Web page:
If there’s one day that employees always look forward to at work, it’s payday.
However, calculating salaries is not an easy feat, which is why some companies prefer to outsource accounting firms or payroll processing agencies to calculate the salaries of their employees on their behalf. But even then, there are various challenges that these outsourced service providers encounter when processing payroll, including disputes in attendance.
Attendance plays a big role in how employees are paid. In Hong Kong, there is Regulation 418, which states that an employee who is continuously employed by the same employer for four weeks or more and for at least 18 hours per week is regarded as a worker under a continuous contract. Regardless if they’re full-time or part-time employees, people employed under a continuous contract are entitled to benefits such as statutory holidays, rest days, sickness allowance, and more.
Therefore, this matter puts importance on companies having an automated attendance system. Employing one will allow employees to input their clock ins and outs and apply for leaves on their own, and ultimately help accounting firms and payroll processing agencies correctly calculate the salary of their clients’ workers.
Having an automated attendance system offers many benefits such as the following:
Accurately record the amount of days or hours that employees render
There are some cases where employees receive additional pay on top of their basic salary. For example, employees who have been employed under a continuous contract for not less than three months immediately preceding a statutory holiday are entitled to the holiday pay. The payment is calculated as the average daily wage of the employee for 12 months prior to the statutory holiday.
Having an attendance system where employees can input their work hours during a holiday can help payroll processing service providers track this kind of attendance data and pay employees what they’re due.
Comply to labour laws
Companies in Hong Kong are required to pay their employees not later than seven days after the end of the wage period. If they fail to do so within the specified amount of time, they are required to pay interest on the outstanding amount of wages to the employees. If an employer who willfully and without reasonable excuse fails again to pay wages to an employee when it becomes due is liable to prosecution and, upon conviction, to a fine of $350,000 and to imprisonment for three years.
To avoid these penalties, employers and their outsourced payroll processing partners must use an attendance system to monitor employees’ work hours in one platform and use that data to compute and distribute wages on time. Technology can help streamline and improve the attendance monitoring and payroll distributions processes.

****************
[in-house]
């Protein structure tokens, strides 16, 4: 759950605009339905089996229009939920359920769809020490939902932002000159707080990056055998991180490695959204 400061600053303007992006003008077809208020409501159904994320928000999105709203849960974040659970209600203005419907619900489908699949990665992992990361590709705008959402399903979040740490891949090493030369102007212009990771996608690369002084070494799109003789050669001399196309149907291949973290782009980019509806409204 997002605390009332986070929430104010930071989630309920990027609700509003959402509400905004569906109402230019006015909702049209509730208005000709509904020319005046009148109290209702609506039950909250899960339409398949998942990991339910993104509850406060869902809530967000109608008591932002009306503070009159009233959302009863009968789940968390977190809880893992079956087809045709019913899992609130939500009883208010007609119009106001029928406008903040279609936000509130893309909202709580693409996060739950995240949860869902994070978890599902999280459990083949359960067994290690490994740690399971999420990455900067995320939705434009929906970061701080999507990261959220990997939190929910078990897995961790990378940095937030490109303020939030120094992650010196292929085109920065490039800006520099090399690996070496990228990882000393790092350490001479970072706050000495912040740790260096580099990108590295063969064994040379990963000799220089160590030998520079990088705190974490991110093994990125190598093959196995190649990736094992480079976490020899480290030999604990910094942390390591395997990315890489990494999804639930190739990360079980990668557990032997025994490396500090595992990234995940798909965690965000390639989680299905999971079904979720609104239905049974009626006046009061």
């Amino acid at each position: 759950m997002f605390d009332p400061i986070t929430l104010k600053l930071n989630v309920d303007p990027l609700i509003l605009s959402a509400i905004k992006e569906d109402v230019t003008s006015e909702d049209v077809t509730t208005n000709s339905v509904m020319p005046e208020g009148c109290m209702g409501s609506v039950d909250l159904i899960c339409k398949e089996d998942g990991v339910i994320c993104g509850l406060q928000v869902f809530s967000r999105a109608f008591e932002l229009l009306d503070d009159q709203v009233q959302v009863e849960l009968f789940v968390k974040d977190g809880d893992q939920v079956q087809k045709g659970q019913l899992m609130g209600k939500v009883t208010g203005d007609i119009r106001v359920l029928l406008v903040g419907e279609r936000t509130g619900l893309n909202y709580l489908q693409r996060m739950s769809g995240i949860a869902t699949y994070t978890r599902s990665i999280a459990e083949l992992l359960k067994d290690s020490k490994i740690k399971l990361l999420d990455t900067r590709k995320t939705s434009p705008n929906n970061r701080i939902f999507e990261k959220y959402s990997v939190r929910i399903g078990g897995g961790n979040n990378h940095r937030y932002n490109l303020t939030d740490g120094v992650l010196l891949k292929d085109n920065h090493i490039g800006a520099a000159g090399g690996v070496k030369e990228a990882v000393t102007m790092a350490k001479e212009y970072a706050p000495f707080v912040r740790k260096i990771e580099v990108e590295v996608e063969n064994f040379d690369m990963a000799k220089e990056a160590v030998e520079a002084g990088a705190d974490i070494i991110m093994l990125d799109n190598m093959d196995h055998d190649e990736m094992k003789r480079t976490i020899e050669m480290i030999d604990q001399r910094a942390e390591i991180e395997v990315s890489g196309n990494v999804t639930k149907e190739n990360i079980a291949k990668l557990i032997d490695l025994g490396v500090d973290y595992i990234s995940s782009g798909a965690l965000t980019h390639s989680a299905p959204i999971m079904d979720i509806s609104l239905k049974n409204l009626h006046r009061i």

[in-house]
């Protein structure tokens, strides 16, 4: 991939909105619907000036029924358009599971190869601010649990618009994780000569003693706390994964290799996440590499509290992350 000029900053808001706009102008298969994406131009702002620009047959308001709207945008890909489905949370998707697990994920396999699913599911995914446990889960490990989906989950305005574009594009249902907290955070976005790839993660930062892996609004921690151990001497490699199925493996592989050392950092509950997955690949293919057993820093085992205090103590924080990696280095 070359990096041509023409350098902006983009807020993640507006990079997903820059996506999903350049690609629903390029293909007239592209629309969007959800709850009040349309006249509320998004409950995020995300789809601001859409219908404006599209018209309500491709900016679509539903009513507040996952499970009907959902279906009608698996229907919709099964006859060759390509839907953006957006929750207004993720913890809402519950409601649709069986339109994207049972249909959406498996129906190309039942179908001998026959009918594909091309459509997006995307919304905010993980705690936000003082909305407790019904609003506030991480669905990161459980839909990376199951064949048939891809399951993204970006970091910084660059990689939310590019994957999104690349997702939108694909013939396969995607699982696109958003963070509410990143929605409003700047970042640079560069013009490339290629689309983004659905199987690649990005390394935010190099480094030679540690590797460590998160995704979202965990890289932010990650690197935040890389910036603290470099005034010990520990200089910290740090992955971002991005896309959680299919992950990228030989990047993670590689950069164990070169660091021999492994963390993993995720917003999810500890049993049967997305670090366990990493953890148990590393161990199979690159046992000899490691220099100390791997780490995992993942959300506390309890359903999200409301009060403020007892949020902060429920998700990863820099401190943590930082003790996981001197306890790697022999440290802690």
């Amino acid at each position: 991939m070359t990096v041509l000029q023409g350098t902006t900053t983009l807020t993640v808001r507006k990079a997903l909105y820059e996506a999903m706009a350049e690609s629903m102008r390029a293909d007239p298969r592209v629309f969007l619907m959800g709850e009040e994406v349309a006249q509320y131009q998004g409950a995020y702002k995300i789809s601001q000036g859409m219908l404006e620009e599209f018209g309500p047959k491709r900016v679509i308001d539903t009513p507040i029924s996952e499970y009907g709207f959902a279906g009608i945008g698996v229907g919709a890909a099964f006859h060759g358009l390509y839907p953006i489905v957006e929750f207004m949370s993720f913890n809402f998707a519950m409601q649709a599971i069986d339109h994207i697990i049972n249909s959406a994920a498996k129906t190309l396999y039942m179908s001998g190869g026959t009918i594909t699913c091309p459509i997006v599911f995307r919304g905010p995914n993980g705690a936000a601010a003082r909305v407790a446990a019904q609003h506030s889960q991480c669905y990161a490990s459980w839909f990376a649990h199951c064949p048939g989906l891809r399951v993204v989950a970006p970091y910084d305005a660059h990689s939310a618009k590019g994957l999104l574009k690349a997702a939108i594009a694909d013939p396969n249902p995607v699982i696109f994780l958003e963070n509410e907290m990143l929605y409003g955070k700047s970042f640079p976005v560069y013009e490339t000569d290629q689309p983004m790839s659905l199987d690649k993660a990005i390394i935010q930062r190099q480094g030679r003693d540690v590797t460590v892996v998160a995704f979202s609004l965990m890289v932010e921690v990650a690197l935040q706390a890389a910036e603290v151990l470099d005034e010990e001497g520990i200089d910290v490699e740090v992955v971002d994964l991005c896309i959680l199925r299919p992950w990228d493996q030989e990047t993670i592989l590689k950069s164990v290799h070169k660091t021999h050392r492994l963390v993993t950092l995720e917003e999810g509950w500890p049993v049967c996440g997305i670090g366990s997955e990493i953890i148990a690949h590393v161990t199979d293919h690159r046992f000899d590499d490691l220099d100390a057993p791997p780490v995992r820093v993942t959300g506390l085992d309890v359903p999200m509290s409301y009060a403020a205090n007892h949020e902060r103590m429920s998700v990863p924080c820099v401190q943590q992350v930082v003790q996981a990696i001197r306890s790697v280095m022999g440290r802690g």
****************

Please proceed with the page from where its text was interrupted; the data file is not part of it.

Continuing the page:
Determine which employees are entitled to benefits
Other than full-time or part-time employees, there are also contractual and self-employed workers. Employees who don’t meet the metrics of a “continuous contract” are considered contractual or self-employed employees, both of which have control over their own work procedures, time, and equipment, and carry business on their own account with investment and management responsibilities, among other things.
Simply put, contractual or self-employed employees aren’t eligible to receive the rights and benefits entitled to employees engaged under a contract of employment. With an automated attendance system, both employers and HR vendors can monitor if an employee is able to meet the metrics of a “continuous contract” or not.
Evidently, having an automated attendance system can greatly influence how payroll processors compute salaries. Workstem’s attendance management system, for example, is designed to help both HR professionals and their payroll partners resolve any disputes in attendance and, ultimately, pay. The system also helps users export reports such as the Regulation 418 Report to see whether non-continuous contract employees can be qualified under Regulation 418 already.
Additionally, Workstem’s attendance management system caters to both fixed working hours and roster-based shifts, allowing HR professionals to better monitor all kinds of employees and payroll processors to seamlessly distribute their pay.
Technology offers the kind of flexibility and convenience that HR professionals and their partners need to improve their workflows and better satisfy employees. In this day and age, agile processes are needed more than ever, especially when it comes to paying employees what they are due.